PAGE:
Henning himself runs through the non-options in the Tigers’ system, making it clear there isn’t an answer forthcoming internally. If the Tigers had developed a shortstop prospect in the last five years, we wouldn’t be in this position, but they couldn’t manage it. They could’ve traded for a shortstop like Willy Adames, who arrived in Milwaukee a month ago with several years of team control remaining. They weren’t ready yet.
If they can find a creative way to put a quality bat and glove at the position without handing out a big contract this offseason? Great. But don’t settle for the Jordy Mercer route and tell us you’re serious. No one is asking them to add $70M to the payroll this offseason, and there are certainly multiple places they’ll need help, but if they don’t get themselves a major upgrade at the biggest positional hole on the roster, concerns over depth in the supporting cast aren’t going to matter anyway.
Chase for 500/3000
Since the All-Star break, Miguel Cabrera has been on a really nice tear. After a first half in which he struck out 26.7 percent of the time, he’s chopped that down to a 13.4 percent mark. He’s hitting .275 and getting on base at a nice clip, though the power hasn’t really shown up. A strong month at the plate now has the big man at 498 career home runs and 2946 hits. Watching him rise to the moment has added an extra layer of fun and more importantly, contributed to the Tigers’ run of success. Chris Brown has a really nice retrospective of career moments over at Motor City Bengals. Here’s a little compilation Bally Sports produced as well.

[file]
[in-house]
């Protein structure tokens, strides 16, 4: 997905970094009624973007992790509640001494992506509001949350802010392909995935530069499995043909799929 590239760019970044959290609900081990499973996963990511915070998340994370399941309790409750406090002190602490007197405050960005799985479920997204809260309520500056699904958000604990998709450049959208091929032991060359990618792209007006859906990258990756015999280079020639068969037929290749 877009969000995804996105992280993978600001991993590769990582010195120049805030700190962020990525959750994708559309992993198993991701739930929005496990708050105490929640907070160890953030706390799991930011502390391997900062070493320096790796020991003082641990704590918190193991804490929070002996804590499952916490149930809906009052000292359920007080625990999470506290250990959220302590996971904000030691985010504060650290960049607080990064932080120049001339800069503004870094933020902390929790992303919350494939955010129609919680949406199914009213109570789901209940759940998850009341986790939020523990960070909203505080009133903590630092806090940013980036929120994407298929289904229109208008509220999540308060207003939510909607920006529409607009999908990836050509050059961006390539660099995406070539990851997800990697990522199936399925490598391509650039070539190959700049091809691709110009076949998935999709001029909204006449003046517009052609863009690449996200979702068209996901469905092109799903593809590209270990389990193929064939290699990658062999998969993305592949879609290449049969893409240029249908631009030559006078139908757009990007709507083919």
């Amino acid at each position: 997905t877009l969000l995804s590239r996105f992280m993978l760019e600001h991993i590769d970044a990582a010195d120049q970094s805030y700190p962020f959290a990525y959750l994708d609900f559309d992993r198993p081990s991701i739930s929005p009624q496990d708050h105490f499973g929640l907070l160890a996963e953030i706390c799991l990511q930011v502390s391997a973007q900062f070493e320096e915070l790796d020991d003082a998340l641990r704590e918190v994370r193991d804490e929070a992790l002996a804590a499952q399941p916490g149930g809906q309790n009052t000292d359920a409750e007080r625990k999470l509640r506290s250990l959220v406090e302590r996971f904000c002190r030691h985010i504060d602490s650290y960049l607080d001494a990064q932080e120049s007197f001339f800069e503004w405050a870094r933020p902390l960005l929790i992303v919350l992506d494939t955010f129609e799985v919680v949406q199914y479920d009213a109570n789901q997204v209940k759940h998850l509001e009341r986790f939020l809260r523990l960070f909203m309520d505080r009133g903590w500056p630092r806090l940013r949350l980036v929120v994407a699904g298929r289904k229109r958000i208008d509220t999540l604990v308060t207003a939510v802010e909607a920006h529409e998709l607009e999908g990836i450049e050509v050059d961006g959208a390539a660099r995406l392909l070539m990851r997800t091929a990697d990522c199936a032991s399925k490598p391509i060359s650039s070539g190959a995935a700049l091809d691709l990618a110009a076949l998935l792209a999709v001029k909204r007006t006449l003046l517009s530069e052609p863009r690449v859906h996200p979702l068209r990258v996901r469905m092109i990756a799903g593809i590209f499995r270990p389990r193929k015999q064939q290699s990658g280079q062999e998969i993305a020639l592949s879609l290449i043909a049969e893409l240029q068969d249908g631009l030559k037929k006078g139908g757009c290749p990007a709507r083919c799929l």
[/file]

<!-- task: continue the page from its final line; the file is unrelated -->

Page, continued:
The White Sox really are a problem
Of course, while these are much better times for the Detroit Tigers, the specter of a young, seriously talented Chicago White Sox team looms over the entire division, and the shadow is long. Luke Hooper has a really nice breakdown on White Sox rookie Andrew Vaughn’s progress as a hitter for FanGraphs. The talented first baseman has cut his whiffs and strikeouts down enormously since the All-Star break, and he is flat out raking for a White Sox club that just got Eloy Jimenez off the injured list. Luis Robert is due to return soon too. Oh and Dylan Cease is starting to put it together and that’s another starter with outrageous stuff to add to that rotation. Michael Kopech is still just building up in the bullpen...
The playoff chase heats up
The Mets might be in trouble. The Padres are thinking about playing Fernando Tatis Jr. in the outfield, because he keeps dislocating his shoulder? Maybe shut it down guys, idk. The San Diego Tribune has a piece on Padres manager, Jayce Tingler’s experience converting Ian Desmond to the outfield. The problem is with Tatis’ left shoulder though, not his throwing arm, so the line of thinking here isn’t terribly clear.
Mad Max made his presence felt in LA, as he begins his Dodgers career. Bryce Harper is making his MVP case and the doubters are quiet as the Phillies seize the NL East. Meanwhile, and despite all the efforts of the Padres and Dodgers, the San Francisco Giants continue to dominate the NL West. The addition of Kris Bryant at the deadline, and the return of Brandon Belt and Evan Longoria from the injured list have them primed for some odd year magic.
Around the horn
For some reason, MLB is in talks to have Barstool Sports broadcast games in some ill conceived attempt at the youth culture. Meanwhile, a million voices cry out as one, “end the black outs!!!” This is what fans want.
Lookout Landing has an interesting piece by Joe Doyle looking at Jarred Kelenic’s swing adjustments. The rookie appears to be adapting quickly to major league pitching. Matt Collins over at Over the Monster is less than thrilled with the Boston Red Sox’ work at the trade deadline, nor their play over the past few weeks.